The Chinese government took steps during 2006 to increase its control and monitoring of Internet access by the country's growing Internet population, the U.S. Department of State said in a human-rights report released on Tuesday.
"While the government continued to encourage expanded use of the Internet, it also took steps to monitor its use, control content, restrict information, and punished those who violated regulations," the annual report said. Among the steps implemented by the government are stricter requirements for Web-site registration, greater official control over content, and a wider definition of what constitutes illegal activity online, it said.
The Country Reports on Human Rights Practices are published annually by the State Department's Bureau of Democracy, Human Rights and Labor.
China has nearly 140 million Internet users, according to the China Internet Network Information Center (CNNIC), which tracks Internet usage in the country. The large number of Internet users has not eroded the government's ability to control access to content it deems undesirable, said the State Department, citing reports that the Chinese government employs "tens of thousands of persons" to monitor the Internet.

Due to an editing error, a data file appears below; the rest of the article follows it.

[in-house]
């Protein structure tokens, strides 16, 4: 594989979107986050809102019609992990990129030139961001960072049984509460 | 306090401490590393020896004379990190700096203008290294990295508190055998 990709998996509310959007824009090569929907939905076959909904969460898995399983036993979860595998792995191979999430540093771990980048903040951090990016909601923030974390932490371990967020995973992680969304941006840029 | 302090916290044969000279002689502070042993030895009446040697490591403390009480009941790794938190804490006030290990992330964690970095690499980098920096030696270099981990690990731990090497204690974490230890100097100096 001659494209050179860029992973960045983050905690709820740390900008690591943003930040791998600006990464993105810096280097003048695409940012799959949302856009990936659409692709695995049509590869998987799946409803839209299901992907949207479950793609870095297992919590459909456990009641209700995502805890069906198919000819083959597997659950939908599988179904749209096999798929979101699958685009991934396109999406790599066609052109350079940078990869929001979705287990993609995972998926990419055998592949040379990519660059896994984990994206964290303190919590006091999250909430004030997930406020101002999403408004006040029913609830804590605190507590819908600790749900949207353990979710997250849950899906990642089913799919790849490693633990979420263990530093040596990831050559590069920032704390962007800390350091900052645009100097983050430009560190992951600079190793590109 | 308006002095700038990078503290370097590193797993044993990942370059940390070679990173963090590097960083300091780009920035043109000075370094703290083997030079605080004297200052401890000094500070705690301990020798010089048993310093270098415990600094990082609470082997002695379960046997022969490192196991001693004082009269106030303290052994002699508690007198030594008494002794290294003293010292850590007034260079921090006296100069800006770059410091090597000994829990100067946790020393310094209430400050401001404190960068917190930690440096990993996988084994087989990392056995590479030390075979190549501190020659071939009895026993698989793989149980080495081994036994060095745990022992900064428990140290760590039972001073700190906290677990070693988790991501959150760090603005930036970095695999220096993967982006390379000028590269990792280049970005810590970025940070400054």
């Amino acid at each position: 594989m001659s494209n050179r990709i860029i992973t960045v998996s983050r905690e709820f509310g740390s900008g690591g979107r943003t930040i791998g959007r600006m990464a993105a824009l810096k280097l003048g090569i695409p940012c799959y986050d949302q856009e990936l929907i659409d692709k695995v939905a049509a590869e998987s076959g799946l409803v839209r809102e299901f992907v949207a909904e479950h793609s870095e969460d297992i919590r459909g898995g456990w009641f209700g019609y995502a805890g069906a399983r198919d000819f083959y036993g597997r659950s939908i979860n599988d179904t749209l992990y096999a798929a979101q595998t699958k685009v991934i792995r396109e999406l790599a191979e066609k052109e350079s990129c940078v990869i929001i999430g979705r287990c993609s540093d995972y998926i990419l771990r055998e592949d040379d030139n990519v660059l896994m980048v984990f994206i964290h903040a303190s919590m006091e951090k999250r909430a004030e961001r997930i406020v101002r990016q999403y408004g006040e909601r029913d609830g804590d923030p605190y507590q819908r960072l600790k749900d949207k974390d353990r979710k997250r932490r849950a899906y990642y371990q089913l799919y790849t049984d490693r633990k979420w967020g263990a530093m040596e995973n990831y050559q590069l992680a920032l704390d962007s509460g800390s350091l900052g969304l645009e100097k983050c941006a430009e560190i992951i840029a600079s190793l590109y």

"The authorities reportedly began to employ more sophisticated technology enabling the selective blocking of specific content rather than entire Web sites. Such technology was also used to block e-mails containing sensitive content," the report said.
The Chinese government has also enlisted the help of domestic and multinational companies to restrict access to information on the Internet. "Chinese search engines such as Baidu.com and the China-based search engines of Yahoo, MSN and Google filtered search results, including those relating to the Voice of America, Radio Free Asia, and human rights," it said.